Australia’s Future Fund wants the Turnbull government to “revisit” the return target to temper the urge to take unwanted risk in the wake of a lower yielding environment and mounting global challenges.
The nation’s sovereign wealth fund, which netted a 7.8% return in 2016, signaled the target of reaching annual returns of 4.5-5.5% above inflation without taking excessive risks could come into conflict over the next decade. The fund managed $127.7 billion at December 31, 2016, compared to its corpus of $60.5 billion.
“We think it was a proper mandate for the last 10 years, we think it needs revisiting for the next 10 years and the government will consider it,” fund chairman Peter Costello said, referring to when the investment target set when he set up the fund in 2006. While the sovereign wealth manager has held talks with the government on a new target, Costello didn’t say what it would be.
Future Fund has repeatedly warned that with global bond yields remaining at or near record lows, while riskier asset classes such as equity and real estate surging due to an unending supply of central bank liquidity, return expectations had to be toned down. Since inception in May 2006, the fund has returned 7.7%.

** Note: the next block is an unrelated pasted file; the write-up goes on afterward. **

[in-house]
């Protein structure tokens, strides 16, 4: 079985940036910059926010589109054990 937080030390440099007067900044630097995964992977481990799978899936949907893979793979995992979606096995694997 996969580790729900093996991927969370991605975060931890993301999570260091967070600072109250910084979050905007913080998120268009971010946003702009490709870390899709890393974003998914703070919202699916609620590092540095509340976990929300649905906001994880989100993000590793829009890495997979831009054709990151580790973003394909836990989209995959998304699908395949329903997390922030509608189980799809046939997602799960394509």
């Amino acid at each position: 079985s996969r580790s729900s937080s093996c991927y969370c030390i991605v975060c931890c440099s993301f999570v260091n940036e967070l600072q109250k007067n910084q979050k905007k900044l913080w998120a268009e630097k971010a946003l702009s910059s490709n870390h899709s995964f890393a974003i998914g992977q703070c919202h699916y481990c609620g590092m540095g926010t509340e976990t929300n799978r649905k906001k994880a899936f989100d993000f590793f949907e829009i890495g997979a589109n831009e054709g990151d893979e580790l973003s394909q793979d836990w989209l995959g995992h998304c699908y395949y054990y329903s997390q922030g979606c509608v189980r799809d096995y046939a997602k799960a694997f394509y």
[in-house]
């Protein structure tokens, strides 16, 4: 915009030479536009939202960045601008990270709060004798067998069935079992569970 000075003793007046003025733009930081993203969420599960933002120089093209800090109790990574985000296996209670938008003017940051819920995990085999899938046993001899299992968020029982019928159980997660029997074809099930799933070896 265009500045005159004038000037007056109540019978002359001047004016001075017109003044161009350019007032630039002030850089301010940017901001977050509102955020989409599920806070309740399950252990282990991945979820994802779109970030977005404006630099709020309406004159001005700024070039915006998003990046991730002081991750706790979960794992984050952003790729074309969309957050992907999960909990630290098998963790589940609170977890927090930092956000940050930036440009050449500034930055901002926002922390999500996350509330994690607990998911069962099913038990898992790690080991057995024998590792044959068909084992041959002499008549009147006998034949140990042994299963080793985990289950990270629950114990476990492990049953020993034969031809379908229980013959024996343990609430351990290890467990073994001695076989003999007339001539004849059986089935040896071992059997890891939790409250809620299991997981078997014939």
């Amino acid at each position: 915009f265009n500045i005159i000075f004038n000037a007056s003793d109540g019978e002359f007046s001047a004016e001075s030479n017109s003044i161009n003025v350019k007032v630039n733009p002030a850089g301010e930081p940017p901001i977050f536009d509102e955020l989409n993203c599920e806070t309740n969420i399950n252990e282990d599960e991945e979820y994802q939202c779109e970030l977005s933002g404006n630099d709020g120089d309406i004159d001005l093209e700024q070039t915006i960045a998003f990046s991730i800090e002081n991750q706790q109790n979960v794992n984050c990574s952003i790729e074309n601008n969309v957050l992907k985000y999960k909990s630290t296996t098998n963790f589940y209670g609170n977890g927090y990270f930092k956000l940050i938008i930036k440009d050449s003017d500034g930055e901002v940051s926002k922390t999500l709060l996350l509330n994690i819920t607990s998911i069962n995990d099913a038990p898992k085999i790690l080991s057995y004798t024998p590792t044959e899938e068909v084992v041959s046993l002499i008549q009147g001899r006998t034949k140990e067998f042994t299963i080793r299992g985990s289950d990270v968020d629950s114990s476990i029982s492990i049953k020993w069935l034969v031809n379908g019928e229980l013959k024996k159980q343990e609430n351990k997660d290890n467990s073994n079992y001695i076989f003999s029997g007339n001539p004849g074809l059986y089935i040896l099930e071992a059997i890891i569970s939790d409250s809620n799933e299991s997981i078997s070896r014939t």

The fund’s equity exposure at December 31 was 29.1%, down from 29.4% three months earlier. It cuts its property, cash and fixed income holdings and increased infrastructure, private equity and alternative asset exposure, according to a presentation. cash allocation reduced largely due to the fall in the Australian dollar against the greenback, it said.
“While global equity markets have strengthened over recent months, uncertainty regarding global monetary policy and a range of geopolitical factors remains. We maintain our long-held view that we see a challenging investment environment ahead with elevated risks and lower prospective returns than in previous years.”